Grant winner – Michael Mori

An Interview with VOG Career Development Grant – Production Recipient: Michael Mori

Michael Mori is a freelance director and in 2013 became the designated Artistic Director of Tapestry.  (Tapestry is the 3rd largest professional opera company in Toronto, and commissions, develops, and produces contemporary opera in Canada and internationally).  Michael graduated from UBC with a Masters in Opera performance and sang with the Vancouver Opera Chorus for six years.  However, his history as a performer dates back to the age of 9 when he first started touring as a boy soprano in England and through the US.  At the age of 11, he sang his first opera and musical theatre leads at Avery Fisher Hall and Dicapo Opera Theatre in New York City.

With Vancouver’s own musica intima, Michael recorded three albums, one of which was nominated for a Juno and won the West Coast Music awards for best classical album.  Most recently, Michael has been working as a stage director with Tapestry New Opera, Canadian Stage’s Festival of Ideas and Creation, and assisted this year at the Dallas Opera.  In 2013, Michael was named one of two Canadians to represent Canada at Opera America’s Leadership intensive.

When did you become interested in the opera world?

Opera grabbed me by the shoulders.  When I was a boy soprano, the first audition that I did outside of my choir was for an opera, Amahl and the Night Visitors in New York City, and I got it.  The pace and scale of working in a professional opera company along with the glamour of NYC was dangerously engaging for a 11 year old.

Describe your experience applying to the Career Development Grant.

Brilliant! The career development grant happened to be posted at a time when I had already decided to switch the focus from performing to directing.  It was a hard decision, but ultimately driven by my passion and need to direct opera.  This clear life path change, allowed me to convey why I was at a key moment in my development as a director and how incredibly powerful a significant grant would be in allowing me to do programs and pursue apprenticeships.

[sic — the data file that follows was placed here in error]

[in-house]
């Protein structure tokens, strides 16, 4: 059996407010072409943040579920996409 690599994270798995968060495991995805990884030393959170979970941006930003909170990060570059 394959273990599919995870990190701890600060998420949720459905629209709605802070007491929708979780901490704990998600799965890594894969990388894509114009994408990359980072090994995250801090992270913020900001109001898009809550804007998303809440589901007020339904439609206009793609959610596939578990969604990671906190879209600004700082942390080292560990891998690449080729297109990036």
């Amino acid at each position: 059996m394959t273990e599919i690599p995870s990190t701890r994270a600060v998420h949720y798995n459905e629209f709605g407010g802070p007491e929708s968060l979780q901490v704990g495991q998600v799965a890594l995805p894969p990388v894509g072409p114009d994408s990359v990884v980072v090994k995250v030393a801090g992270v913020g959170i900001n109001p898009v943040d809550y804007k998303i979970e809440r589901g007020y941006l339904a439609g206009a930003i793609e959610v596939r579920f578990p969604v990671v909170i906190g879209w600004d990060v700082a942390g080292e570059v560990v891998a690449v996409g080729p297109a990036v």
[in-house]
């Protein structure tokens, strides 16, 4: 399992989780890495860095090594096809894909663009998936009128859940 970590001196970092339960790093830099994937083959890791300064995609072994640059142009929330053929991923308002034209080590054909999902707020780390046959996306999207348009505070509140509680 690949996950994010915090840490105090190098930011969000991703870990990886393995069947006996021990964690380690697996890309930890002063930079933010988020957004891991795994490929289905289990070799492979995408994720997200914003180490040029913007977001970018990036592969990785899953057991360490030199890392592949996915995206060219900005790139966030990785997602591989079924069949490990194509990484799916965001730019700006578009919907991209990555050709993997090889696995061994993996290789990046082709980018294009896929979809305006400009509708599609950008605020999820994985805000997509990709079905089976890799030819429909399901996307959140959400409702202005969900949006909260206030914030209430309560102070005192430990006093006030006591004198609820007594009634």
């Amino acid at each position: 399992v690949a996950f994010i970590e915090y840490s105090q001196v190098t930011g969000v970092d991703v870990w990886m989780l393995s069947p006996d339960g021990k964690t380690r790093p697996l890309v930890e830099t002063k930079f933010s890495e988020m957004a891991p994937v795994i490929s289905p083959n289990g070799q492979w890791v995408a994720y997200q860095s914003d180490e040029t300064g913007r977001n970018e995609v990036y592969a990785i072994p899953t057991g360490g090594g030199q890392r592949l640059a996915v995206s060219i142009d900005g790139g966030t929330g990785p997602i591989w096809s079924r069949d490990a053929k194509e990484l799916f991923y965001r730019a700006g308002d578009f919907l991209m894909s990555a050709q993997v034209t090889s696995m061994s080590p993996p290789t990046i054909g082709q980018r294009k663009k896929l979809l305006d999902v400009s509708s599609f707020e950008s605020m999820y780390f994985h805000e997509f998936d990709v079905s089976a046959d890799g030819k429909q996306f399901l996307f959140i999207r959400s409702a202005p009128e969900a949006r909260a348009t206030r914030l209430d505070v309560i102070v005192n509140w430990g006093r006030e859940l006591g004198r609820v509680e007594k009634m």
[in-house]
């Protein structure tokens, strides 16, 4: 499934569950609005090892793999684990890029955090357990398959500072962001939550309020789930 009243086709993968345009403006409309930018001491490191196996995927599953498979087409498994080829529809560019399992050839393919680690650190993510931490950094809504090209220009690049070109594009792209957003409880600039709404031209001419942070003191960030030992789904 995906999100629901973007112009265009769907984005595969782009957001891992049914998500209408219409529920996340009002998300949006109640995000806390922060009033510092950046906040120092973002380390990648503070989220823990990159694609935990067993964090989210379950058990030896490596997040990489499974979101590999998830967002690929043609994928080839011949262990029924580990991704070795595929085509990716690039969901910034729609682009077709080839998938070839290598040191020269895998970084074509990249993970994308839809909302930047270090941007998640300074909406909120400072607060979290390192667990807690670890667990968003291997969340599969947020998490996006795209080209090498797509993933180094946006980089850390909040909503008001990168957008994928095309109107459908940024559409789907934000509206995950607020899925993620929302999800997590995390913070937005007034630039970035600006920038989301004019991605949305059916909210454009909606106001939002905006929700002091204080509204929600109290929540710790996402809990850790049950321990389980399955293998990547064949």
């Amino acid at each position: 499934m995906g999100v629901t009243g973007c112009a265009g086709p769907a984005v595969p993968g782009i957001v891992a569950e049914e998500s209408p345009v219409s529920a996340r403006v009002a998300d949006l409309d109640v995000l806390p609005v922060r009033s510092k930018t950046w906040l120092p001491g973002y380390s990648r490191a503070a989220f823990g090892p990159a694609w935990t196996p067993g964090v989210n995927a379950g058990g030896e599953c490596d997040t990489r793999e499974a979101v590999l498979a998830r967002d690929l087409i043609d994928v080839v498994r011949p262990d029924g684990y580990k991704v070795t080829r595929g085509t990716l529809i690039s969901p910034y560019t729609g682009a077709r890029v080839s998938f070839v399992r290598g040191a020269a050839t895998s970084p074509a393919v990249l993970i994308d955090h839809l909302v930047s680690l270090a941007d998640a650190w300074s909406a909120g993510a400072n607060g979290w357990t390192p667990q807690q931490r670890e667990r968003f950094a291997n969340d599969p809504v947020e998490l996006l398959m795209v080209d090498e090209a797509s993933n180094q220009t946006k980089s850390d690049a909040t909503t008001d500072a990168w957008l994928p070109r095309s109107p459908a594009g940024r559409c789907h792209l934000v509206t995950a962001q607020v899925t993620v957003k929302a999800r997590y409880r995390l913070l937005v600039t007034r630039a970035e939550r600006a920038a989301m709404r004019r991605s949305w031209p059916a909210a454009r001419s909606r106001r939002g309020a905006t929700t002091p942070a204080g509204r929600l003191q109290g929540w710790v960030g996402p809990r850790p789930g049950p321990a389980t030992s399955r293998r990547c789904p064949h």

What advice do you have for future applicants for the Career Development Grant?

This is the opportunity to pitch the ideal projects and trajectory for yourself and your career.  When you had told yourself or others, “If I had the money I’d….”, you now have an opportunity to advocate for those dreams and have some really generous people help.  Be clear about your passion and have big goals.  This may mean budgeting more than what the Guild supports for a year of professional development.

How has the career development Grant helped you to advance your career?

In every way possible.  Through the grant I was able to do a summer festival where I assisted world renowned director Tim Albery, assistant directed in Toronto on two shows with Tapestry New Opera, and in one year build a strong portfolio of contacts who knew my mettle and would recommend me.  All of these things have contributed to my becoming the second ever Artistic Director at Tapestry, freelancing as a stage director in Toronto and recently at the Dallas Opera, with projects in Vienna, Taiwan, and Chicago in discussion.

I believe in momentum in life.  With great momentum you can take the biggest leaps you have ever taken and hit the ground running fast and bold.  A grant like this, along with the decision to focus a year on aligning everything to increase my experience and reputation as a director, gave me the momentum to get where I am now and continue forward at a steady pace.

Do you have any thoughts on the Vancouver Opera Guild and its role in the Opera community?

Vancouver has the greatest Opera Guild that I have seen in Canada.  As a singer, I knew many guild members by name, by the delicacies they prepared for dress rehearsals at the Queen Elizabeth, or by meeting them after attending the Magic Flute and many other shows at UBC.  They are the coolest and most approachable opera fans and helped to make a career in opera (an imposing and intimidating thing), far more like a village raising a baby than the struggle of one individual against the other for the few spots in contention.